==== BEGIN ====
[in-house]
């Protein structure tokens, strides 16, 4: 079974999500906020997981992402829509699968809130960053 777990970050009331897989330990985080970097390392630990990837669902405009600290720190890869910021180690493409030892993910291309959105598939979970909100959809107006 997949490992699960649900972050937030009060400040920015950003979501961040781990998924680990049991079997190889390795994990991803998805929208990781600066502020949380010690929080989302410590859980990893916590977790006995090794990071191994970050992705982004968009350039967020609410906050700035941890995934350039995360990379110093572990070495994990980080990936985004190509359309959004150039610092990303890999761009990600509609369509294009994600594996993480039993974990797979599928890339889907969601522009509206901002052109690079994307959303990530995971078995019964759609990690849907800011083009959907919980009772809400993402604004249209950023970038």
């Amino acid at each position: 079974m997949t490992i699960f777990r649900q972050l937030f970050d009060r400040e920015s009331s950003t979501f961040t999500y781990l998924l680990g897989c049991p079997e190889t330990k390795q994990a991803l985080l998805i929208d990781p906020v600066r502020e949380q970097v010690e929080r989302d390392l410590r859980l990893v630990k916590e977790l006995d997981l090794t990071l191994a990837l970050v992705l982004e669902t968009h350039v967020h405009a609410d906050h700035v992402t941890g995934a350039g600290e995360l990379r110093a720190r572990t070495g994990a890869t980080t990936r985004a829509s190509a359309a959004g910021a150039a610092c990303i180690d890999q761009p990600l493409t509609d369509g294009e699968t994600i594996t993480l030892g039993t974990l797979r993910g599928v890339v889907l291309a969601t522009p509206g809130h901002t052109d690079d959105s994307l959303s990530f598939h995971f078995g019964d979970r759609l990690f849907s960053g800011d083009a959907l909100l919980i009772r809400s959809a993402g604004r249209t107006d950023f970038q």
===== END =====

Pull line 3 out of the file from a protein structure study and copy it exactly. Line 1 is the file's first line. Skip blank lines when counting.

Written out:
């Amino acid at each position: 079974m997949t490992i699960f777990r649900q972050l937030f970050d009060r400040e920015s009331s950003t979501f961040t999500y781990l998924l680990g897989c049991p079997e190889t330990k390795q994990a991803l985080l998805i929208d990781p906020v600066r502020e949380q970097v010690e929080r989302d390392l410590r859980l990893v630990k916590e977790l006995d997981l090794t990071l191994a990837l970050v992705l982004e669902t968009h350039v967020h405009a609410d906050h700035v992402t941890g995934a350039g600290e995360l990379r110093a720190r572990t070495g994990a890869t980080t990936r985004a829509s190509a359309a959004g910021a150039a610092c990303i180690d890999q761009p990600l493409t509609d369509g294009e699968t994600i594996t993480l030892g039993t974990l797979r993910g599928v890339v889907l291309a969601t522009p509206g809130h901002t052109d690079d959105s994307l959303s990530f598939h995971f078995g019964d979970r759609l990690f849907s960053g800011d083009a959907l909100l919980i009772r809400s959809a993402g604004r249209t107006d950023f970038q």